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Invention transforms plain surfaces into low-cost touchscreens

July 10, 2013 9:26 am | News | Comments

A low-cost system developed in Singapore, based on the principles of vibration and imaging, can turn a whiteboard, glass window or even a wooden tabletop into a responsive, touch-sensitive surface. According to its developers, retrofitting the system onto existing flat-panel TVs will transform them into new, touch-sensitive display screens.

Solar plane: Making clean tech sexy, adventurous

July 9, 2013 8:11 am | by Seth Borenstein, AP Science Writer | News | Comments

This revolutionary solar-powered plane is about to end a slow and symbolic journey across America by quietly buzzing the Statue of Liberty and landing in a city whose buildings often obscure the power-giving sun. But the Solar Impulse’s designers and flyers hope to grab attention in a surprising way: By being silent and consuming little energy.

Princeton researchers create "bionic ear"

July 8, 2013 7:17 am | News | Comments

With a 3-D printer, a petri dish and some cells from a cow, Princeton Univ. researchers are growing synthetic ears that can receive—and transmit—sound. The 3-D ear is not designed to replace a human one, though; the research is meant to explore a new method of combining electronics with biological material.

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Tiny tweezers allow precision control of enzymes

July 3, 2013 10:01 am | by Richard Harth, Biodesign Institute | News | Comments

In new research, Biodesign Institute team members describe a pair of tweezers made using principles of DNA base-pairing. They are astonishingly small: When the jaws of these tools are in the open position, the distance between the two arms is about 16 nanometers—over 30,000 times smaller than a single grain of sand.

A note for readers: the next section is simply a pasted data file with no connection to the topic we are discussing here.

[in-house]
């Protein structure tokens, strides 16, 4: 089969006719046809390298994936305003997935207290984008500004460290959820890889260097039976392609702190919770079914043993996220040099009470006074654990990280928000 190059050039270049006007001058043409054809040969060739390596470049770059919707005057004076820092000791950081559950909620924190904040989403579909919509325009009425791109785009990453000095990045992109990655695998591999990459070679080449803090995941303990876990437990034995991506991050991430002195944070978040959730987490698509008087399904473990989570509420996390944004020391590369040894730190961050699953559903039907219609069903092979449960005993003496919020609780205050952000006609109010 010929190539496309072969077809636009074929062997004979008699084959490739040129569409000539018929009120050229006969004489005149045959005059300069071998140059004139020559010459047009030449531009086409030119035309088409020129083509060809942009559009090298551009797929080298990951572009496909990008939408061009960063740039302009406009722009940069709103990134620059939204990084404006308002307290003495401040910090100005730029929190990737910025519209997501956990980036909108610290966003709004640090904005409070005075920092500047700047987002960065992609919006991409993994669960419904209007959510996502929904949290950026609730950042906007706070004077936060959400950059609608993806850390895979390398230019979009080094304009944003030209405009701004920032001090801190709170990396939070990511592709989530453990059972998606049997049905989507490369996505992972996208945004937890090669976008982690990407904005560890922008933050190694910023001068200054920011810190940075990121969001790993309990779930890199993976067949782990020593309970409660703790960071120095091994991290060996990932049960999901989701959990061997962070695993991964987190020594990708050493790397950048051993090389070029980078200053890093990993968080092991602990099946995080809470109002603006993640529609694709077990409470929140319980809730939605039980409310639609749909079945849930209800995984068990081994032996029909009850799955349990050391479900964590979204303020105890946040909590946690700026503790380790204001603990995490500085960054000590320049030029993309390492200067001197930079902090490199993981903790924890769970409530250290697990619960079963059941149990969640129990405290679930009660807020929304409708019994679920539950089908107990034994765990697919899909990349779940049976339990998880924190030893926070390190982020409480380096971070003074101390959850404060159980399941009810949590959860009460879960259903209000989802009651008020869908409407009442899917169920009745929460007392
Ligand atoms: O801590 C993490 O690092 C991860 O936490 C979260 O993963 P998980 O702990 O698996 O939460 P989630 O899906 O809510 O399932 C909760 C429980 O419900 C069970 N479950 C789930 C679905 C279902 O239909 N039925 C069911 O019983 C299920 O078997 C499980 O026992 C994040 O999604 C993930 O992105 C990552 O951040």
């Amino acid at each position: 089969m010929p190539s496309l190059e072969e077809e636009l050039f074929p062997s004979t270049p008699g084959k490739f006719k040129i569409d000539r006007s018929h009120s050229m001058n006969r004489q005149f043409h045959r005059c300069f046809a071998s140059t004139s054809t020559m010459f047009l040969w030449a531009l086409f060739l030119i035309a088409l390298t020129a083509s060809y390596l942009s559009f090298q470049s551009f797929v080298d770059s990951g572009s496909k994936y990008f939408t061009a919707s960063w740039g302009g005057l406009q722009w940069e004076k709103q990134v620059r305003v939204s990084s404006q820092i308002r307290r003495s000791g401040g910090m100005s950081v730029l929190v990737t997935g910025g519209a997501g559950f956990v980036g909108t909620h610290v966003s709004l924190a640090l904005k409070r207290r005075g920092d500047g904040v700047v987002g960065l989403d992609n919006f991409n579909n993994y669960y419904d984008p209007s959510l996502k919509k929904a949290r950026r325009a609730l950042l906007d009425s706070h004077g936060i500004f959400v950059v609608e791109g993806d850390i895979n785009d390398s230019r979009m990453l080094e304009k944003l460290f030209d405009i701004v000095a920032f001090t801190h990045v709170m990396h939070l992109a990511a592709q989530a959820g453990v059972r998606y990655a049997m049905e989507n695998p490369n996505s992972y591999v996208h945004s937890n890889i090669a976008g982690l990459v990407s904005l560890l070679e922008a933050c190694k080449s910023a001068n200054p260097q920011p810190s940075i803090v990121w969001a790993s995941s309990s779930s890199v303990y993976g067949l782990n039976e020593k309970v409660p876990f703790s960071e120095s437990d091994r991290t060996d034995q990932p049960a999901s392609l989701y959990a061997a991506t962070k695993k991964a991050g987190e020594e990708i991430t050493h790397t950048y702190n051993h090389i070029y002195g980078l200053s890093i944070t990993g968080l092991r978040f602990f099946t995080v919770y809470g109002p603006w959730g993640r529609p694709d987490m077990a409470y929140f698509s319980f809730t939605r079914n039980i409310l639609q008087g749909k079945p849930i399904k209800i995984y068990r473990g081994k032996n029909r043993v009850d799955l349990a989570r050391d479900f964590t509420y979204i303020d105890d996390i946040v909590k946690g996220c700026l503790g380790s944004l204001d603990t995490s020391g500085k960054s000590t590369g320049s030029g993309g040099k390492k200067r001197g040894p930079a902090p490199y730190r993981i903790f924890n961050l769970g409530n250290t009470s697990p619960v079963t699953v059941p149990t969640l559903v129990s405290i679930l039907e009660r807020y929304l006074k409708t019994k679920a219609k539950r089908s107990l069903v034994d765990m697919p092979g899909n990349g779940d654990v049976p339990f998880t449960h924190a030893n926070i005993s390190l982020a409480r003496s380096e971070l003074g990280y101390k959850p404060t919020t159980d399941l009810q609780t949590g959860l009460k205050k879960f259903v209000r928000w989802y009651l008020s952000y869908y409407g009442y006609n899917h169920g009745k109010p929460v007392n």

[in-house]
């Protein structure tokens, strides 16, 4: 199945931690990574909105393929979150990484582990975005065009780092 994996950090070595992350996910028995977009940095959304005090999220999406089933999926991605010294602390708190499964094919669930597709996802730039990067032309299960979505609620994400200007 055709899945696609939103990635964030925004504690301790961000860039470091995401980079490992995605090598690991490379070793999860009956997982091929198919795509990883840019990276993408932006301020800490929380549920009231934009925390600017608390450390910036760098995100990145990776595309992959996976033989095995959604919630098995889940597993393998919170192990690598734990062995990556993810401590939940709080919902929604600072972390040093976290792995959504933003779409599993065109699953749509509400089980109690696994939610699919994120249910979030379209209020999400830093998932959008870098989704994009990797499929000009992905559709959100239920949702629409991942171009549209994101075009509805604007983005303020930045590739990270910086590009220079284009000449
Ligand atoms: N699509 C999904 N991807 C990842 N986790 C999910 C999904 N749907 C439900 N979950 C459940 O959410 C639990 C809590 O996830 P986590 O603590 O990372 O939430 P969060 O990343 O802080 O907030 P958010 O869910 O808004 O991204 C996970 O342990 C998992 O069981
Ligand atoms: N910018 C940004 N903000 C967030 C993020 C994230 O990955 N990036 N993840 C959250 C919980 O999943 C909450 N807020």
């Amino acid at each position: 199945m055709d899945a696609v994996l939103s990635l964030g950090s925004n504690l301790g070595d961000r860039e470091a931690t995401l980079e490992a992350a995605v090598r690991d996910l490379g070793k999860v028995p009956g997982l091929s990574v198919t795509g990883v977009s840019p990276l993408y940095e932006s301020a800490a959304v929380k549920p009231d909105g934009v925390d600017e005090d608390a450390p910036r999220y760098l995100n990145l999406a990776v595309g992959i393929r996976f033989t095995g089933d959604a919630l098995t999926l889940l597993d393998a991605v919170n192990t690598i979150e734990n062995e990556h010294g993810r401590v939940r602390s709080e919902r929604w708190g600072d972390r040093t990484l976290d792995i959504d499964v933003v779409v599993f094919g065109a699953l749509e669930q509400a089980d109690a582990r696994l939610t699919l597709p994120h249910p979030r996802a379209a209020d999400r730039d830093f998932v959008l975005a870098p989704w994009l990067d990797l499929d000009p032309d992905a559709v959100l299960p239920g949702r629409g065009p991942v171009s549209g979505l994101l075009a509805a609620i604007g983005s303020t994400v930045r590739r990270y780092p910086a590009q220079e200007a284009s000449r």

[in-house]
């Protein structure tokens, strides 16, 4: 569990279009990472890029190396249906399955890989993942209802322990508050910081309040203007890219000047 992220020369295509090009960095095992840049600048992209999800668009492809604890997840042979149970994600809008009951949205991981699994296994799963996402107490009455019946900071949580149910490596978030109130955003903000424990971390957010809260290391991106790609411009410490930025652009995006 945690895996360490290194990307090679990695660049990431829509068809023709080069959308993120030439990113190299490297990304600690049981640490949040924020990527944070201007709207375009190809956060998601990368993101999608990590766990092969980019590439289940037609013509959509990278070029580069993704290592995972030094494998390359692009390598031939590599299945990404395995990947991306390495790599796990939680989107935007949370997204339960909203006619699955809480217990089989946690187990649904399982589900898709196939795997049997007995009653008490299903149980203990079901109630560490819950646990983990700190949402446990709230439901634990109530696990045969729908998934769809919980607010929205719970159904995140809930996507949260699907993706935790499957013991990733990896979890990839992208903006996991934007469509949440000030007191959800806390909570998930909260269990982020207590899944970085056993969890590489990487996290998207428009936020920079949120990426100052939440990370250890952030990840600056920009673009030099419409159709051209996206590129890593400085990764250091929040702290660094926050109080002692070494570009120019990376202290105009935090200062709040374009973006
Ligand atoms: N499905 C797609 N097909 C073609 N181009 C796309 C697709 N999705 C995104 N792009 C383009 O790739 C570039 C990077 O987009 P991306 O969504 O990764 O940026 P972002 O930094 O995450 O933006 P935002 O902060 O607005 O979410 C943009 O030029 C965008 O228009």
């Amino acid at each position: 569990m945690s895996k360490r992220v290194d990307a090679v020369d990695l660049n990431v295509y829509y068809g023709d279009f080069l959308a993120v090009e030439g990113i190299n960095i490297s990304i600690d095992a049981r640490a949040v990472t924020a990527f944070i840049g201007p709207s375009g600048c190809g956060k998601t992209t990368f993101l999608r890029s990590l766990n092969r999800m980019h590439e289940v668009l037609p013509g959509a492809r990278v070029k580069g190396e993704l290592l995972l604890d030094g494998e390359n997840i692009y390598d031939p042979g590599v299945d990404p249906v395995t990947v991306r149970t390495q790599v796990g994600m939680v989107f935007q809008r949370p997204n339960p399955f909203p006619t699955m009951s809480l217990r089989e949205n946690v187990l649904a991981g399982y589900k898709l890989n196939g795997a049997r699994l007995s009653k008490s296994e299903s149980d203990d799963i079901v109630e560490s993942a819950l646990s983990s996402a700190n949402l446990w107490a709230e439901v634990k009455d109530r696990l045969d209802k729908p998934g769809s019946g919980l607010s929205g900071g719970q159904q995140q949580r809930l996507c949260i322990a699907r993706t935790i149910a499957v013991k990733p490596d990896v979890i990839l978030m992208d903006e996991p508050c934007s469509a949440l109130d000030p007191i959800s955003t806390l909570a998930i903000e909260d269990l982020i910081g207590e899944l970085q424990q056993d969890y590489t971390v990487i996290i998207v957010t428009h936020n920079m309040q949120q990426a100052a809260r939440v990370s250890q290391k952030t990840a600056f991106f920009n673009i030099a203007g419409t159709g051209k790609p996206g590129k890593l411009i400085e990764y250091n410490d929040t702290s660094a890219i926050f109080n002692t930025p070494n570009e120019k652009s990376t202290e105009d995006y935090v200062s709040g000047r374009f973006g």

Underwater propulsion supplied with the help of a 3-D printer

July 1, 2013 12:15 pm | News | Comments

Using the octopus as inspiration, researchers in Germany have built a silent propulsion system for boats and water sport devices. The actuator works by sucking water into an elastomer ball, which is then contracted by a hydraulic piston. The most compelling feature is that the designers can produce the system in a single step with a 3-D printer.

Rapid prototyping conference breaks past attendance records

June 19, 2013 12:11 am | News | Comments

More than 2,500 attendees turned out for the 2013 RAPID Conference and Exposition, almost doubling last year’s attendance and reflecting widespread excitement about 3D printing and additive manufacturing, according to event organizer SME. It included attendees from nearly 30 countries and the U.S.

Imec and Holst Centre unveil fully organic imager

June 12, 2013 9:37 am | News | Comments

At this week’s International Image Sensor Workshop in Utah, Belgium’s imec and Holst Centre, in collaboration with Philips Research, will present a large-area fully-organic photodetector array fabricated on a flexible substrate. The imager is sensitive in the wavelength range suitable for x-ray imaging applications.